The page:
Show: Summer Holiday
Venue: Cripps Hall Theatre, NSB
Credits: Based on the film â€œSummer Holidayâ€.Stage adaptation by Michael Gyngell & Mark HaddiganOrchestrations by Keith StrachanDirected by Peter Yates, screenplay by Ronald Cass & Peter Myers by special arrangement with StudioCanalThis amateur pro
Performance Date: 31/05/2017
Alex Wood | 01 Jun 2017 16:38pm
Summer Holiday is a musical based on the film of the same name. The plot is fairly straightforward, based on adventures and misadventures involving four young men who decide to spend their summer holiday driving a London bus across Europe. It’s an unashamedly juke box musical featuring songs from the 60’s in which it is set.
With little scope for character development and fairly straightforward music it’s not a challenging piece for the audience. For me, the joy of the piece lies in its execution so there is a big responsibility for the cast to make it work with confident, dynamic and entertaining performances.
A lot of this lays on the shoulders of the two sets of young principals. The ‘boys’ – Harvey Morris as Steve, George Johnston as Don, Luke White as Cyril and Ben Stanton as Edwin – were convincing as a group of lads on an extraordinarily thrilling adventure, playing their roles with some confidence. Singing was of variable quality as was the quality of acting, though Ben Stanton stood out as being totally convincing and assured as Edwin. A natural and strong acting and singing performance – I especially liked his ‘transformation’ from northern lad to a Buddy Holly type in the opening to act two.
Do-Re-Mi, the girl group the lads rescue from their broken down car, were, as a trio, clearly totally in tune in their respective roles – Hannah as the rather dippy Alma, Helen Kennedy as the conscientious and ambitious Mimsie and Ella Styles as their leader, Angela. Well acted, sung and danced; totally believeable.
The eighth passenger on the bus is Barbara, played by Katy McNaughtan. Another very convincing performer, Katy has a fine voice, which she used to good purpose as the young American singer whose mother has ‘ambitions’ for her. My one reservation is that when she is ‘rescued’ she is meant to be masquerading as a 14 year old boy – which with a figure, false eyelashes and lipstick, she clearly is not! Surely the comic point of the song Batchelor Boy is that Don (‘a born leader’) does not realise that she is a girl?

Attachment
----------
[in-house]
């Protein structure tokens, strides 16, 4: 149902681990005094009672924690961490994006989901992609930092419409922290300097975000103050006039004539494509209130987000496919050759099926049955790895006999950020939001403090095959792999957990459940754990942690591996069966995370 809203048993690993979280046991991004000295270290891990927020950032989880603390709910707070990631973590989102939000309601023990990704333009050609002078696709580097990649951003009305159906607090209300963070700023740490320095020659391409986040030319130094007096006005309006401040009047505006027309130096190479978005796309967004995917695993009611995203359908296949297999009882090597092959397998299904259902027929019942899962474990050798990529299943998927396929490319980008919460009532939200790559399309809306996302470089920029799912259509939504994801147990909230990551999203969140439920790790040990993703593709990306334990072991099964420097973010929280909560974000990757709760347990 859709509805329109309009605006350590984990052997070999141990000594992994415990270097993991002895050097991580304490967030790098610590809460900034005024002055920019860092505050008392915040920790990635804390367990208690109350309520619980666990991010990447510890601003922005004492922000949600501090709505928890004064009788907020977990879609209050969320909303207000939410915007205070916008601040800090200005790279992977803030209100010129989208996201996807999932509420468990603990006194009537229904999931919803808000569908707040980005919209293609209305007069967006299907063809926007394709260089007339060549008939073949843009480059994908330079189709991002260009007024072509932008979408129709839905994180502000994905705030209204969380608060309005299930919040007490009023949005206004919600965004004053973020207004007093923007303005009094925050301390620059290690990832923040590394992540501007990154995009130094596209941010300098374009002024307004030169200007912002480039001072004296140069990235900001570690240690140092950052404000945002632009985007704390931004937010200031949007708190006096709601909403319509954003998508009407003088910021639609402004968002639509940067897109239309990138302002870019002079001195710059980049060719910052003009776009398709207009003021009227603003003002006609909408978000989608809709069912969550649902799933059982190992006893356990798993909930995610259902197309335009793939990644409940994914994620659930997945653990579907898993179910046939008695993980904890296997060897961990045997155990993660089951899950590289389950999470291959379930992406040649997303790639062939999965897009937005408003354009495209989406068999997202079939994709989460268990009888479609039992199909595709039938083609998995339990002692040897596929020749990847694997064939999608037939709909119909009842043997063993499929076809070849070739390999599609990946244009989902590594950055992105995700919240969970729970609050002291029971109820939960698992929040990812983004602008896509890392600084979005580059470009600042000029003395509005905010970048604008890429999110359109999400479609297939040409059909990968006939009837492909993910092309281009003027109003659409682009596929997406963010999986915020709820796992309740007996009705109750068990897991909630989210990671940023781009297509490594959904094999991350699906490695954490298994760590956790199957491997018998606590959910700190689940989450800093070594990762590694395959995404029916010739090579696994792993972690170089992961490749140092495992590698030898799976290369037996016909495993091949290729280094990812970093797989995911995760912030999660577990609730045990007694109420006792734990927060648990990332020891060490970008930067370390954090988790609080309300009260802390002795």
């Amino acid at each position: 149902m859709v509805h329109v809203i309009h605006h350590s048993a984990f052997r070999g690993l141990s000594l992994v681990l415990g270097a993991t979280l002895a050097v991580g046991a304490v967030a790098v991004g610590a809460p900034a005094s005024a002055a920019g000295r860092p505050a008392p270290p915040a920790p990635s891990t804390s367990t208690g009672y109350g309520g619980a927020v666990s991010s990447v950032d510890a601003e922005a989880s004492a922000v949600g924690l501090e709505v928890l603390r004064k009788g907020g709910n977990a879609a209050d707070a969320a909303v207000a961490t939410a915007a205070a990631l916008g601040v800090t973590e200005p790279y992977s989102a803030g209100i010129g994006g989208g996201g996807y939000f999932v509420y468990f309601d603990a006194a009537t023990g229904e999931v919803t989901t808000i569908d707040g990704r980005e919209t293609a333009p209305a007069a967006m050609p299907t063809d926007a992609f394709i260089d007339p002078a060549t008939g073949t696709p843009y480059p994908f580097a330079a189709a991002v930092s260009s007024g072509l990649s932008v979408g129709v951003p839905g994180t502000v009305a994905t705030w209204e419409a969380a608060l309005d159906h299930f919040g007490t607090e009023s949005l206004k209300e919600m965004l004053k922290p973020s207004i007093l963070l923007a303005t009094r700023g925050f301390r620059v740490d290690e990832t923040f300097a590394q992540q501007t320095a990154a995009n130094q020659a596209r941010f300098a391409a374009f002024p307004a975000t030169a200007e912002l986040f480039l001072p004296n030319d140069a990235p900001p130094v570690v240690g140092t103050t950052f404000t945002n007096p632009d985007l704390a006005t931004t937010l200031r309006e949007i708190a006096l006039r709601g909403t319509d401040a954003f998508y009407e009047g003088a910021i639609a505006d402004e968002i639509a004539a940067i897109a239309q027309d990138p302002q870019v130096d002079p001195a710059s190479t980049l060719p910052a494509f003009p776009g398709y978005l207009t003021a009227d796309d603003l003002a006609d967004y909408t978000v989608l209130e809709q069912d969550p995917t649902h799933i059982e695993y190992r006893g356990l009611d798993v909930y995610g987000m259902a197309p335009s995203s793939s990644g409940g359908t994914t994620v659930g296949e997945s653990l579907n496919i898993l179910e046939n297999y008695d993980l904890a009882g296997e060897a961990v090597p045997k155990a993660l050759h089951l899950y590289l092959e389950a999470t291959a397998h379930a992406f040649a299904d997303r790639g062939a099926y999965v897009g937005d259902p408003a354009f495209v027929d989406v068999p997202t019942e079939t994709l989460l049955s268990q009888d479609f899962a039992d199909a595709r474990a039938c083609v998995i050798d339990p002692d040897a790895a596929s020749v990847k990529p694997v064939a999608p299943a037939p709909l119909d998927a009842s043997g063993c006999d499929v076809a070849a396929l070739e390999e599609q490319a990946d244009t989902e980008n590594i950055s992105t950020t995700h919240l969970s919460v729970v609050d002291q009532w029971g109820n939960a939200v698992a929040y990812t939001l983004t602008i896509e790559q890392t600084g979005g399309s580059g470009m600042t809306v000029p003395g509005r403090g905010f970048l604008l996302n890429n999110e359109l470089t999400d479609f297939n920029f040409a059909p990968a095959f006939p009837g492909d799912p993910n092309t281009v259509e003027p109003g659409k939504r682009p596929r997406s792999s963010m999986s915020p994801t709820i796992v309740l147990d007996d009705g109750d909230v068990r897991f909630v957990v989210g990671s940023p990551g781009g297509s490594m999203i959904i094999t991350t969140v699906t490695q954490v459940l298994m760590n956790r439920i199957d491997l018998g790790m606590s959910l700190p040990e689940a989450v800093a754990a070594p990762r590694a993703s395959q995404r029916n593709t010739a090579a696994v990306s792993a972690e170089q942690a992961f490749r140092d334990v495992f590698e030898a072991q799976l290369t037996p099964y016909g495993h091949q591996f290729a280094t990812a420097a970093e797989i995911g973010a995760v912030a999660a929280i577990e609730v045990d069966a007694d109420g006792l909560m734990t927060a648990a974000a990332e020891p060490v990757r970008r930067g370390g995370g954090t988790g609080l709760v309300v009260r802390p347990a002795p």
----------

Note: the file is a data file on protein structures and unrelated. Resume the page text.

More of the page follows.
For many in the audience the characters they will most remember from the show will be Barbara’s overweaning, domineering mother, Stella (Eleanor Digby) and her long-suffering agent, Jerry (Brett Hanson). Both nailed their parts totally; Eleanor frighteningly bossy and Brett rather incompetently compliant – from their different perspectives brilliant comic timing from both.
There was very good support from those in minor roles and others in the ensemble. Lines had been learnt and diction was good.
Movement around the stage, by, at times, a large group of performers, was well-directed and the ambitious choreography was a pleasure to watch.
The set was a simple one, often making clever use of of projected scenes and furniture. I liked the bus, though felt its interior could have been given a bit more colour – possibly just through some simple dressing. Lighting was good and the balance of sound between band and actors, after a very early glitch, was just right (though, four rows back, it may be worth me pointing out that I could hear backstage whispers from time to time). There were a lot of scene changes and these were generally carried out efficiently. This show makes a big demand on the wardrobe department and – from 60’s style dresses to police uniforms – they did an excellent job.
The orchestra, directed by Graham Tear, were also excellent.
Whilst this was the first night I felt that the show, whilst entertaining, fell a little short of expectations – which told in the rather restrained reaction from the audience. Hopefully, as confidence builds, the rest of the run will have just that bit more impact.
- : admin
- : 31/05/2017